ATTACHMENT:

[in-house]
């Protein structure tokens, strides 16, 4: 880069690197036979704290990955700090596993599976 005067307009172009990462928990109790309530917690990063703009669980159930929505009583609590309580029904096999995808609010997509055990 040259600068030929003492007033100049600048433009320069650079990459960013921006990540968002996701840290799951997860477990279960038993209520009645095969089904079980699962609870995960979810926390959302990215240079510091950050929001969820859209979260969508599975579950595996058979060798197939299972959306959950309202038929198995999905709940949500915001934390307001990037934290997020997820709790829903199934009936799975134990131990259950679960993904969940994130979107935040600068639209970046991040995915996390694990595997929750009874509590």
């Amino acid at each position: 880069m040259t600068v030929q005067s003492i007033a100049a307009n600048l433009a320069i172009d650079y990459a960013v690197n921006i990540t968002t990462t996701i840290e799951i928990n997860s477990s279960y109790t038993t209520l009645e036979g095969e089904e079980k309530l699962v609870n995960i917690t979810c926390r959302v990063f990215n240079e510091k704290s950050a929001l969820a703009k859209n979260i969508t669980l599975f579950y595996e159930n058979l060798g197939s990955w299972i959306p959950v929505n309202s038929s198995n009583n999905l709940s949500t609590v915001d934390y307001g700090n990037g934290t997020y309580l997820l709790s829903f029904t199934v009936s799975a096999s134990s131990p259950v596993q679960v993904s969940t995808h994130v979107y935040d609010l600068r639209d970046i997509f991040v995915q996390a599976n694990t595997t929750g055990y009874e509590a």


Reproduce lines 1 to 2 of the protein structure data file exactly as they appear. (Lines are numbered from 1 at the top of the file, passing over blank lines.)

[in-house]
């Protein structure tokens, strides 16, 4: 880069690197036979704290990955700090596993599976 005067307009172009990462928990109790309530917690990063703009669980159930929505009583609590309580029904096999995808609010997509055990 040259600068030929003492007033100049600048433009320069650079990459960013921006990540968002996701840290799951997860477990279960038993209520009645095969089904079980699962609870995960979810926390959302990215240079510091950050929001969820859209979260969508599975579950595996058979060798197939299972959306959950309202038929198995999905709940949500915001934390307001990037934290997020997820709790829903199934009936799975134990131990259950679960993904969940994130979107935040600068639209970046991040995915996390694990595997929750009874509590």